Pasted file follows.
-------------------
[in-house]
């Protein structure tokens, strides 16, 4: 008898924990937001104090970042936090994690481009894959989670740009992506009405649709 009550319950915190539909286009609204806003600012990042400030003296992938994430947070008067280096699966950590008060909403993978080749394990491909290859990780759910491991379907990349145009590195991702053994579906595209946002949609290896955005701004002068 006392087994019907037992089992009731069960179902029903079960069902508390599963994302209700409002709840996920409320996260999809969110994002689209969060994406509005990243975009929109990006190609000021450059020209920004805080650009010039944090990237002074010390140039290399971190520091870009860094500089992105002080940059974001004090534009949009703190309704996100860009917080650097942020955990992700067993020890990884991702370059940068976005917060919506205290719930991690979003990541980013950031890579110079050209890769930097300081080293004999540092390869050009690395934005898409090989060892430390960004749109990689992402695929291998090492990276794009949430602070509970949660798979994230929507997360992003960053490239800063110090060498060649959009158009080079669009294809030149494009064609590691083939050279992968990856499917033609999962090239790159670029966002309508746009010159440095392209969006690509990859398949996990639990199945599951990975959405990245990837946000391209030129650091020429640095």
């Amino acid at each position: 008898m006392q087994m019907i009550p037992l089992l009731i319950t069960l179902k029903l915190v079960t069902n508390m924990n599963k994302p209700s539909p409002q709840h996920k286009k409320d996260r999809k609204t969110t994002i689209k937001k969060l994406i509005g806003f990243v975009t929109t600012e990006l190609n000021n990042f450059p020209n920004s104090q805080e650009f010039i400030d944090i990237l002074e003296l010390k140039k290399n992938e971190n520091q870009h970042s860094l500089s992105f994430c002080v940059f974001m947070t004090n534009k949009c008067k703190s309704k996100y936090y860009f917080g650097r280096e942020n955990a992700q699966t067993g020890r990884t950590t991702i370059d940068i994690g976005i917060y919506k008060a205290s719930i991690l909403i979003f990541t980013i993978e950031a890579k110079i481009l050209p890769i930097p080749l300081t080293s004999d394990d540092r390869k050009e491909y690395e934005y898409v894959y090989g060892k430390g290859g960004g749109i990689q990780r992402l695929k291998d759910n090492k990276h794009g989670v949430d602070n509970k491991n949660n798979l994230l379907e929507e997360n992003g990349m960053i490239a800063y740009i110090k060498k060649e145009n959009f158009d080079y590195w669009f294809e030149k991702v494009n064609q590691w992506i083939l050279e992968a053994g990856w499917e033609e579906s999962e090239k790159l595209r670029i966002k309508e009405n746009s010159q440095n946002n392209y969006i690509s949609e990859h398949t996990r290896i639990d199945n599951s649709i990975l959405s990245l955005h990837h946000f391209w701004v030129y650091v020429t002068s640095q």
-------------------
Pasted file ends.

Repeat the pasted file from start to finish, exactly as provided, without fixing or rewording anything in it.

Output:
[in-house]
């Protein structure tokens, strides 16, 4: 008898924990937001104090970042936090994690481009894959989670740009992506009405649709 009550319950915190539909286009609204806003600012990042400030003296992938994430947070008067280096699966950590008060909403993978080749394990491909290859990780759910491991379907990349145009590195991702053994579906595209946002949609290896955005701004002068 006392087994019907037992089992009731069960179902029903079960069902508390599963994302209700409002709840996920409320996260999809969110994002689209969060994406509005990243975009929109990006190609000021450059020209920004805080650009010039944090990237002074010390140039290399971190520091870009860094500089992105002080940059974001004090534009949009703190309704996100860009917080650097942020955990992700067993020890990884991702370059940068976005917060919506205290719930991690979003990541980013950031890579110079050209890769930097300081080293004999540092390869050009690395934005898409090989060892430390960004749109990689992402695929291998090492990276794009949430602070509970949660798979994230929507997360992003960053490239800063110090060498060649959009158009080079669009294809030149494009064609590691083939050279992968990856499917033609999962090239790159670029966002309508746009010159440095392209969006690509990859398949996990639990199945599951990975959405990245990837946000391209030129650091020429640095």
């Amino acid at each position: 008898m006392q087994m019907i009550p037992l089992l009731i319950t069960l179902k029903l915190v079960t069902n508390m924990n599963k994302p209700s539909p409002q709840h996920k286009k409320d996260r999809k609204t969110t994002i689209k937001k969060l994406i509005g806003f990243v975009t929109t600012e990006l190609n000021n990042f450059p020209n920004s104090q805080e650009f010039i400030d944090i990237l002074e003296l010390k140039k290399n992938e971190n520091q870009h970042s860094l500089s992105f994430c002080v940059f974001m947070t004090n534009k949009c008067k703190s309704k996100y936090y860009f917080g650097r280096e942020n955990a992700q699966t067993g020890r990884t950590t991702i370059d940068i994690g976005i917060y919506k008060a205290s719930i991690l909403i979003f990541t980013i993978e950031a890579k110079i481009l050209p890769i930097p080749l300081t080293s004999d394990d540092r390869k050009e491909y690395e934005y898409v894959y090989g060892k430390g290859g960004g749109i990689q990780r992402l695929k291998d759910n090492k990276h794009g989670v949430d602070n509970k491991n949660n798979l994230l379907e929507e997360n992003g990349m960053i490239a800063y740009i110090k060498k060649e145009n959009f158009d080079y590195w669009f294809e030149k991702v494009n064609q590691w992506i083939l050279e992968a053994g990856w499917e033609e579906s999962e090239k790159l595209r670029i966002k309508e009405n746009s010159q440095n946002n392209y969006i690509s949609e990859h398949t996990r290896i639990d199945n599951s649709i990975l959405s990245l955005h990837h946000f391209w701004v030129y650091v020429t002068s640095q």